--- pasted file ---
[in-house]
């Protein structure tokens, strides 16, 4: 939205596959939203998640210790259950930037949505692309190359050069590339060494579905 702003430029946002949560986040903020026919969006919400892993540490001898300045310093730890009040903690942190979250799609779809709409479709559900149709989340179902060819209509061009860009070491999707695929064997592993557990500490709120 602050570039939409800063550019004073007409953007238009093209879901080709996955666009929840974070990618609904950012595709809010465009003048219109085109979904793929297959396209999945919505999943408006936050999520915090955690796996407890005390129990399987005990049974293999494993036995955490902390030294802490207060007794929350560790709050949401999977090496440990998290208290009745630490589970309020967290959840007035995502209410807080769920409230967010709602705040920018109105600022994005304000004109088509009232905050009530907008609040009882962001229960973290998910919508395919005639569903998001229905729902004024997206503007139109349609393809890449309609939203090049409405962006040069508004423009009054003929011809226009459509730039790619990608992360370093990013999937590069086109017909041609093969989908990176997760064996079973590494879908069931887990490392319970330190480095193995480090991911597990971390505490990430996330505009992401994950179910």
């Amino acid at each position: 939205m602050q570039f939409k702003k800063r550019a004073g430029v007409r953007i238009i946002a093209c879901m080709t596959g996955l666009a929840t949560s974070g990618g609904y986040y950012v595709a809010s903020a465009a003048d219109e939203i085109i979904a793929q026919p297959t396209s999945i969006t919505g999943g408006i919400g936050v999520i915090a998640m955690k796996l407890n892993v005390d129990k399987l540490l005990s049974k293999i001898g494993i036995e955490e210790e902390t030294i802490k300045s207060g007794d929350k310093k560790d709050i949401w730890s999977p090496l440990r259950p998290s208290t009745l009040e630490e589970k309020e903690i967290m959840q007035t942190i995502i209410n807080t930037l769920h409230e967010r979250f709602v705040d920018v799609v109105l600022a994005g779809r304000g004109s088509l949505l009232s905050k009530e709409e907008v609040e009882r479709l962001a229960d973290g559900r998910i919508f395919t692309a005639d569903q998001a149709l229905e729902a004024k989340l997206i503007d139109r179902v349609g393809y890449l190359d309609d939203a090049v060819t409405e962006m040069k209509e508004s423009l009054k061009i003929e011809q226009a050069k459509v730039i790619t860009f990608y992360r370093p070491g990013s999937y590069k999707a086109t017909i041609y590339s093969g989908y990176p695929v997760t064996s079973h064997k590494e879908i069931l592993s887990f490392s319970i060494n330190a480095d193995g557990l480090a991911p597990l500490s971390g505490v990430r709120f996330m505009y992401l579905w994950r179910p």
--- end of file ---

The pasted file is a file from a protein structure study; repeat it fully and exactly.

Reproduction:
[in-house]
């Protein structure tokens, strides 16, 4: 939205596959939203998640210790259950930037949505692309190359050069590339060494579905 702003430029946002949560986040903020026919969006919400892993540490001898300045310093730890009040903690942190979250799609779809709409479709559900149709989340179902060819209509061009860009070491999707695929064997592993557990500490709120 602050570039939409800063550019004073007409953007238009093209879901080709996955666009929840974070990618609904950012595709809010465009003048219109085109979904793929297959396209999945919505999943408006936050999520915090955690796996407890005390129990399987005990049974293999494993036995955490902390030294802490207060007794929350560790709050949401999977090496440990998290208290009745630490589970309020967290959840007035995502209410807080769920409230967010709602705040920018109105600022994005304000004109088509009232905050009530907008609040009882962001229960973290998910919508395919005639569903998001229905729902004024997206503007139109349609393809890449309609939203090049409405962006040069508004423009009054003929011809226009459509730039790619990608992360370093990013999937590069086109017909041609093969989908990176997760064996079973590494879908069931887990490392319970330190480095193995480090991911597990971390505490990430996330505009992401994950179910």
């Amino acid at each position: 939205m602050q570039f939409k702003k800063r550019a004073g430029v007409r953007i238009i946002a093209c879901m080709t596959g996955l666009a929840t949560s974070g990618g609904y986040y950012v595709a809010s903020a465009a003048d219109e939203i085109i979904a793929q026919p297959t396209s999945i969006t919505g999943g408006i919400g936050v999520i915090a998640m955690k796996l407890n892993v005390d129990k399987l540490l005990s049974k293999i001898g494993i036995e955490e210790e902390t030294i802490k300045s207060g007794d929350k310093k560790d709050i949401w730890s999977p090496l440990r259950p998290s208290t009745l009040e630490e589970k309020e903690i967290m959840q007035t942190i995502i209410n807080t930037l769920h409230e967010r979250f709602v705040d920018v799609v109105l600022a994005g779809r304000g004109s088509l949505l009232s905050k009530e709409e907008v609040e009882r479709l962001a229960d973290g559900r998910i919508f395919t692309a005639d569903q998001a149709l229905e729902a004024k989340l997206i503007d139109r179902v349609g393809y890449l190359d309609d939203a090049v060819t409405e962006m040069k209509e508004s423009l009054k061009i003929e011809q226009a050069k459509v730039i790619t860009f990608y992360r370093p070491g990013s999937y590069k999707a086109t017909i041609y590339s093969g989908y990176p695929v997760t064996s079973h064997k590494e879908i069931l592993s887990f490392s319970i060494n330190a480095d193995g557990l480090a991911p597990l500490s971390g505490v990430r709120f996330m505009y992401l579905w994950r179910p």